The Bristol-born artist presumably hoped that the combination of his name, Boyle’s reputation and the unusual nativity show itself would attract the kind of viewers who would not normally settle down to an hour-long programme about the Israel-Palestine conflict on a Sunday evening.

Whatever his reasons for taking part, Boyle was an inspired choice. Engaging and honest about how little he knows about the region, he takes the viewer with him on an exploration of the restrictions and indignities of life in Bethlehem and other parts of the West Bank.

The documentary is also honest about Palestinian ambivalence towards Banksy, his hotel and his latest project, which stops it from feeling like part of the vast publicity machine that has turned the artist into a virtual industry.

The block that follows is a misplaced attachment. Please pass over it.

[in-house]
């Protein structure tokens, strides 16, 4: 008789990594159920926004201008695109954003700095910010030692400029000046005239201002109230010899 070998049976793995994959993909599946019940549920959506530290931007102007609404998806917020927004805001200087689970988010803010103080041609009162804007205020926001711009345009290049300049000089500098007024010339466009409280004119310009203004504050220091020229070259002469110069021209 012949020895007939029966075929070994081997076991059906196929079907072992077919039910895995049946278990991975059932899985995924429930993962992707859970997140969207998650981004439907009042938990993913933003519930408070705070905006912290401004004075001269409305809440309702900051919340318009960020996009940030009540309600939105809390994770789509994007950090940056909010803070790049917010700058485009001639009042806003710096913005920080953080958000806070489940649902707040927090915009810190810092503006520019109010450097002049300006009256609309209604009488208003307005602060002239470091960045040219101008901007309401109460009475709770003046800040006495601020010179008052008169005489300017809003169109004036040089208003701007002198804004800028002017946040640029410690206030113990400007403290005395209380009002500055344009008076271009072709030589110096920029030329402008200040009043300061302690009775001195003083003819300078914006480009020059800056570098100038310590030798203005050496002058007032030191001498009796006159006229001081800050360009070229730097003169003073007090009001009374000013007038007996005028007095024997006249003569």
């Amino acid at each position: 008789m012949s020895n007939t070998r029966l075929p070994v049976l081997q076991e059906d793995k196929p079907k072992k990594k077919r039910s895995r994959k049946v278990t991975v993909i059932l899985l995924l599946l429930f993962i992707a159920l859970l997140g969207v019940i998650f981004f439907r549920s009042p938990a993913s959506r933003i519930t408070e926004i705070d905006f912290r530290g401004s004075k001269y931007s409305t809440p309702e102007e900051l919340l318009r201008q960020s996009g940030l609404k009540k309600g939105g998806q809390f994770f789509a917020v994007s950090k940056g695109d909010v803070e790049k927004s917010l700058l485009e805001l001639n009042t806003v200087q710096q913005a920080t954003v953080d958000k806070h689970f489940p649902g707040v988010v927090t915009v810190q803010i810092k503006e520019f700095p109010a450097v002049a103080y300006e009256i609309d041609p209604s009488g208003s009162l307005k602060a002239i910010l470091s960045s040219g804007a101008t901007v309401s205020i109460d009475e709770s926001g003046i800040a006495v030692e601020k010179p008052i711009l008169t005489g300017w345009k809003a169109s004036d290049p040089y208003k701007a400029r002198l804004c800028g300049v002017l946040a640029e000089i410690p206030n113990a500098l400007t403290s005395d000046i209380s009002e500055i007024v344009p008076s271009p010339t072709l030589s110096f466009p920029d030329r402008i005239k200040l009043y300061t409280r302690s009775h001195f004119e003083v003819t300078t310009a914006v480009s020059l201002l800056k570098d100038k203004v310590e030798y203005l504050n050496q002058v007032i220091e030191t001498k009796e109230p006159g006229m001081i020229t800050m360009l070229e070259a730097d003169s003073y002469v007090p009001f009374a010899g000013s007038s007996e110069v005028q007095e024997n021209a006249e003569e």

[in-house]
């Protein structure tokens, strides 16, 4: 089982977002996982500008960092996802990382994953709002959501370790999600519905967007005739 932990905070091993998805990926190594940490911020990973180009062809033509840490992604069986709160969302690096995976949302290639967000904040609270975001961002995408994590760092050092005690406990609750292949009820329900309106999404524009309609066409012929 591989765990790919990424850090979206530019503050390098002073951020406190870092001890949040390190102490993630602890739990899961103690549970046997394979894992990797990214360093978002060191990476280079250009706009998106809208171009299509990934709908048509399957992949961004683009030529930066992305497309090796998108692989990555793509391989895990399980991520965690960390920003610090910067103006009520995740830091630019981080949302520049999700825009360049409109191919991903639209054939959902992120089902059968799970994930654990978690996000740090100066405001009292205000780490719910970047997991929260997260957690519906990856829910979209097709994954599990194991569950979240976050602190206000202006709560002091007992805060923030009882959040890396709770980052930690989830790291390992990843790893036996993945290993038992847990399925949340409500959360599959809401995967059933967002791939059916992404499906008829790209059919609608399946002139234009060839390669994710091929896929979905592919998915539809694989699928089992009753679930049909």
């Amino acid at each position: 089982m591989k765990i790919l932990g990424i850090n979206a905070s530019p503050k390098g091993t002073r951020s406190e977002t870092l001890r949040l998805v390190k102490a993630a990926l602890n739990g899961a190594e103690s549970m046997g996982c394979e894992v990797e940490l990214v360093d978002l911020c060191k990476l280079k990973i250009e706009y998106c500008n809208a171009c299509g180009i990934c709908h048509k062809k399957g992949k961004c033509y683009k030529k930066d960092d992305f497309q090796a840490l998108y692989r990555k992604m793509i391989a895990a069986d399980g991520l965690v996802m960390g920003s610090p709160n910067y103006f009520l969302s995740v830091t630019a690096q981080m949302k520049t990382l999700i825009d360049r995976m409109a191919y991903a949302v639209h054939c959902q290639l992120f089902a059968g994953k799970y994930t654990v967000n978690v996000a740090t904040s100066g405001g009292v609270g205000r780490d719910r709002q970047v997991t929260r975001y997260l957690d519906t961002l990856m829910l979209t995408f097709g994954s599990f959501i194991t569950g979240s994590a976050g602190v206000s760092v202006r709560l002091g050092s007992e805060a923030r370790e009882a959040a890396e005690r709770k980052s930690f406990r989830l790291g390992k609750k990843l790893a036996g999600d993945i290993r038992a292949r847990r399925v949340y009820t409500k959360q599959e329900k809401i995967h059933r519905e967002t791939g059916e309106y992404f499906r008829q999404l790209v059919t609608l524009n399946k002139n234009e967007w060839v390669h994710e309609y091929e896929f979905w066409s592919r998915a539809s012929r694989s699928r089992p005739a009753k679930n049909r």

At the start of their collaboration, Isaac warns Boyle that they may struggle to find actors, or even an audience, for the play.

Palestinians find the barrier menacing and try to stay away, and parents worry about spending an evening near a wall whose very existence some have tried to hide from their younger children.

Just before the performance, Banksy left another Christmas message on a doorway nearby. “Peace on Earth”, with a Christmas star beside it, noting that “terms and conditions apply”.

The sketch, published exclusively in the Observer, is part of the latest Palestinian territories project by Banksy, the anonymous but ubiquitous street artist who has spent more than a decade travelling to both the West Bank and Gaza to make art and occasionally stir up controversy.

This Christmas, he teamed up with the Oscar-winning director Danny Boyle and Palestinian Riham Isaac to stage a nativity play in the shadow of Bethlehem’s barrier wall, the type of playful but highly political art that has become his trademark. The one-off performance of an “alternativity”, with angels who send their tidings of joy through text message rather than personal visitations, was watched mostly by local families and journalists.#AndiVincent